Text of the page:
• PTSD
  • Depression
  • Anxiety
  • Dissociation
  • Difficulty concentrating
  • Emotional dysregulation
  • Trust and relationship issues
  • Physical pain and gastrointestinal issues
  • Substance abuse
  • Eating disorders

Causes of Betrayal Trauma

Below, Dr. Romanoff explains some of the causes of betrayal trauma, in childhood and adulthood.

Childhood Trauma

Abuse experienced in childhood is one of the most common causes of betrayal trauma. It can include physical, sexual, verbal, or emotional abuse. 

Trauma in Adulthood

In adulthood, betrayal trauma is usually experienced in relationships with intimate partners, especially if a person has experienced trauma in the past. However, people may also experience betrayal trauma at the hands of others such as a close friend, colleague, or other person in their life.

Someone can also experience institutional betrayal, which occurs when an institution that someone relies upon fails to prevent or appropriately respond to wrongdoings by individuals within the context of the institution (for instance, in cases of sexual assault at a workplace or school).

Betrayal trauma in adulthood could look like:

  • Physical, emotional, sexual, or verbal abuse
  • Infidelity 
  • Revelations of financial problems or significant debt
  • Ulterior motives or other secretive behaviors 

Coping With Betrayal Trauma

If you have experienced betrayal trauma, Dr. Romanoff suggests some steps that can help you cope:

  • Acknowledge the betrayal: The first step is acknowledging how you were betrayed and hurt. Be honest with yourself and consider the impact of the betrayal on the relationship and your life.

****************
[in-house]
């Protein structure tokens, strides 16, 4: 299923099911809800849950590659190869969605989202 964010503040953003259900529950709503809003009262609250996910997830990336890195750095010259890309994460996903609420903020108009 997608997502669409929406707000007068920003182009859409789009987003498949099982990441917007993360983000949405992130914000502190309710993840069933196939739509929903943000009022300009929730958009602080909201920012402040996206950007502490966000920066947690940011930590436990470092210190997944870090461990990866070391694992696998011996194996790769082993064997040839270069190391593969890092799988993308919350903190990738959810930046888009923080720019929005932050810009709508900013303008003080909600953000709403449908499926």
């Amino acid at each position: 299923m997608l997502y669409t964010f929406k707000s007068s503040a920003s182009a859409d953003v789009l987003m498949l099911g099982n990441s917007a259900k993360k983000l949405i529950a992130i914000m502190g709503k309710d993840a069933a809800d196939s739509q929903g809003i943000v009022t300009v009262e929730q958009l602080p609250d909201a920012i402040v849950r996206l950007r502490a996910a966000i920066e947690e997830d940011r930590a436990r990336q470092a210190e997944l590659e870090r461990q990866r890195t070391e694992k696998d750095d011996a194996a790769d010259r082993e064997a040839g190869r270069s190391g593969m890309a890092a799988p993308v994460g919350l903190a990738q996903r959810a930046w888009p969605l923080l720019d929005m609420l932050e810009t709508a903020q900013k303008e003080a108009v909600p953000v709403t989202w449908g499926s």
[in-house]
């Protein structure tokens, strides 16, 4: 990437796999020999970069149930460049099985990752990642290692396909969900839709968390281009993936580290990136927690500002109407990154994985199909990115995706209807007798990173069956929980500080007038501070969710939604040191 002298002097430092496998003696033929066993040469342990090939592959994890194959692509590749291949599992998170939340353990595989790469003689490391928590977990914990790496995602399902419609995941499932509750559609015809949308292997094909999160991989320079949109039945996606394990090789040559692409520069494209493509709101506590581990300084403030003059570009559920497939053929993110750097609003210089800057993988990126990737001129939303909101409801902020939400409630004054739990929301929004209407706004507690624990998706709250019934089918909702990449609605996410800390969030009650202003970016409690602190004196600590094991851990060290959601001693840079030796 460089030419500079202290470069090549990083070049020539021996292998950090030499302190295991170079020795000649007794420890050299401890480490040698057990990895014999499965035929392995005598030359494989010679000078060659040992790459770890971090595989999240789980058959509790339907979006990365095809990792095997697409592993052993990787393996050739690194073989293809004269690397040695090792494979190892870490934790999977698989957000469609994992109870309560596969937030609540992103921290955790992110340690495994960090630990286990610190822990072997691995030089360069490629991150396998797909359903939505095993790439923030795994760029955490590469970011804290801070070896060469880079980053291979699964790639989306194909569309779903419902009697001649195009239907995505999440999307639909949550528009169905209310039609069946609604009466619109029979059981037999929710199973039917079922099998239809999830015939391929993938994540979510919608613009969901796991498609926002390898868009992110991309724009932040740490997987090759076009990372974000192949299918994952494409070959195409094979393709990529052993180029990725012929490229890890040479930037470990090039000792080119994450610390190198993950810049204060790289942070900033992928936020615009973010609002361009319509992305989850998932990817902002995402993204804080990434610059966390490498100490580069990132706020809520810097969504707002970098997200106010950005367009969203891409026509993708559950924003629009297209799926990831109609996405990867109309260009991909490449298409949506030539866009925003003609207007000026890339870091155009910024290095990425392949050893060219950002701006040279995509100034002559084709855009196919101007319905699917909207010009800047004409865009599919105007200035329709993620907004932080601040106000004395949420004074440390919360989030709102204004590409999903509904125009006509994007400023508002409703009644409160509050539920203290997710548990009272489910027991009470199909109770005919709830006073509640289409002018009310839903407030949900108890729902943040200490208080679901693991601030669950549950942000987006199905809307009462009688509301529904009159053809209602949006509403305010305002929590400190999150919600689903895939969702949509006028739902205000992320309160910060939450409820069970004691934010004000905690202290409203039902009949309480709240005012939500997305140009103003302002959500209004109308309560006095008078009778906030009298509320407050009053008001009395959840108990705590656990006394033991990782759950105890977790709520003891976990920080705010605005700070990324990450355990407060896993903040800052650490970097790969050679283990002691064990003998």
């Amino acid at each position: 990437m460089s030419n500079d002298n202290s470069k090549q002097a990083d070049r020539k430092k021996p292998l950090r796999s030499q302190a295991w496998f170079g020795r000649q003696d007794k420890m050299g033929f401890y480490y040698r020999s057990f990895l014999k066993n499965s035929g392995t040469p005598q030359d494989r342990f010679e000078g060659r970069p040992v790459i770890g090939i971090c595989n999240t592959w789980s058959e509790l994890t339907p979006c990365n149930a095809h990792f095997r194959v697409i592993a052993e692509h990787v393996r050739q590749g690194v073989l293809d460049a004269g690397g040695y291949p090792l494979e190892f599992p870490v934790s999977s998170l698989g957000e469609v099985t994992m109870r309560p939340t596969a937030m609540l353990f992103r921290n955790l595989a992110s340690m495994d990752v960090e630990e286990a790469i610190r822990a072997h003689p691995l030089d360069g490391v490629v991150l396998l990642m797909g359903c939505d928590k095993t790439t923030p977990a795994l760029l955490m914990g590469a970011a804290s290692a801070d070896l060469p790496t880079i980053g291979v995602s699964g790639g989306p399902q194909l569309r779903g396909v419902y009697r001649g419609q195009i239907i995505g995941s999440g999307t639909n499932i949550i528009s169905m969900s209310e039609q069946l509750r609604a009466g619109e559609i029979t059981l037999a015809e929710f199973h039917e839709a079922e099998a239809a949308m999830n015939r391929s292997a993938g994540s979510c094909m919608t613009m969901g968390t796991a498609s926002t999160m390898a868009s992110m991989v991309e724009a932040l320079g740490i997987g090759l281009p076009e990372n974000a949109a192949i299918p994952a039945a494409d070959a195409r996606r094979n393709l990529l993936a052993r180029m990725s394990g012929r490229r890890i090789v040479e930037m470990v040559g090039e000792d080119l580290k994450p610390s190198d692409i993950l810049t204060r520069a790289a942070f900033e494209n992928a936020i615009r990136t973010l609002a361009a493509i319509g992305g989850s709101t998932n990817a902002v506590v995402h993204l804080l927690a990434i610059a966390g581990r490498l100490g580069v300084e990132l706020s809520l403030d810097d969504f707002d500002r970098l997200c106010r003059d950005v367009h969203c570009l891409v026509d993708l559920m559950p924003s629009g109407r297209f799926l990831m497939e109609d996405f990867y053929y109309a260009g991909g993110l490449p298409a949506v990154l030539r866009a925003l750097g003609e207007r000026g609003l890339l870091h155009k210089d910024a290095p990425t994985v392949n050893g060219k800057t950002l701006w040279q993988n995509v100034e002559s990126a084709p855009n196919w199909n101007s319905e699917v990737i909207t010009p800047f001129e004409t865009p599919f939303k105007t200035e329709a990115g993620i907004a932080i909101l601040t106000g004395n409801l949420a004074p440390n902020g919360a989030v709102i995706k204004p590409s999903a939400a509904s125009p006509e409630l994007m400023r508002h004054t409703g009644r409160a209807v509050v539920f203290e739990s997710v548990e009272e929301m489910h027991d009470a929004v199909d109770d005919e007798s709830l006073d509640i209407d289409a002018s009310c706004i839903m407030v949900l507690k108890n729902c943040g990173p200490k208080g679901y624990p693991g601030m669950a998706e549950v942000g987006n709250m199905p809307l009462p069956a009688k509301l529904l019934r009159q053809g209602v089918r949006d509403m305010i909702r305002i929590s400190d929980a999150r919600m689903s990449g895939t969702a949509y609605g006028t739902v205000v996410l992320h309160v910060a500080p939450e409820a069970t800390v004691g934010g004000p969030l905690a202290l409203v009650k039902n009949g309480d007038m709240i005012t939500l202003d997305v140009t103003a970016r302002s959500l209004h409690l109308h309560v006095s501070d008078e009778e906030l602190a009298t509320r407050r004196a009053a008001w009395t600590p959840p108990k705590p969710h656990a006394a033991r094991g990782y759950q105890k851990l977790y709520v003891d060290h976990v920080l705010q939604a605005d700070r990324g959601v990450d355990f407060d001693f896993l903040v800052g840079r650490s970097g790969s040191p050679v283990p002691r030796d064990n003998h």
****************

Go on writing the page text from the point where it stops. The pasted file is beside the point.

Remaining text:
• Write your feelings in a journal: You may find relief through writing down your feelings in a journal. It can help you identify the emotions you’re experiencing and create space to reflect on them, instead of suppressing or avoiding them.
  • Process your emotions: Confronting the trauma you experienced in the past can bring up a lot of emotions, including grief, fear, anger, regret, loss, and anxiety. It’s important to process these emotions so you can start healing.
  • Seek support or treatment: It is also helpful to seek support by talking with a friend or therapist. People who have experienced betrayal trauma often feel like they can only rely on themselves and tend to isolate themselves when they are betrayed. Instead, it is important to do the opposite and reach out for support or treatment
  • Set boundaries: If the person who betrayed you is still in your life in some capacity, set firm boundaries in your relationship with them to protect your physical, emotional, and mental well-being.
  • Recognize patterns: If you have experienced betrayal trauma in the past, it’s important to recognize whether it’s affecting your relationships in the present. Understand that you deserve to have relationships that are mutually supportive and beneficial.
9 Sources
Verywell Mind uses only high-quality sources, including peer-reviewed studies, to support the facts within our articles. Read our editorial process to learn more about how we fact-check and keep our content accurate, reliable, and trustworthy.
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By Sanjana Gupta
Sanjana is a health writer and editor. Her work spans various health-related topics, including mental health, fitness, nutrition, and wellness.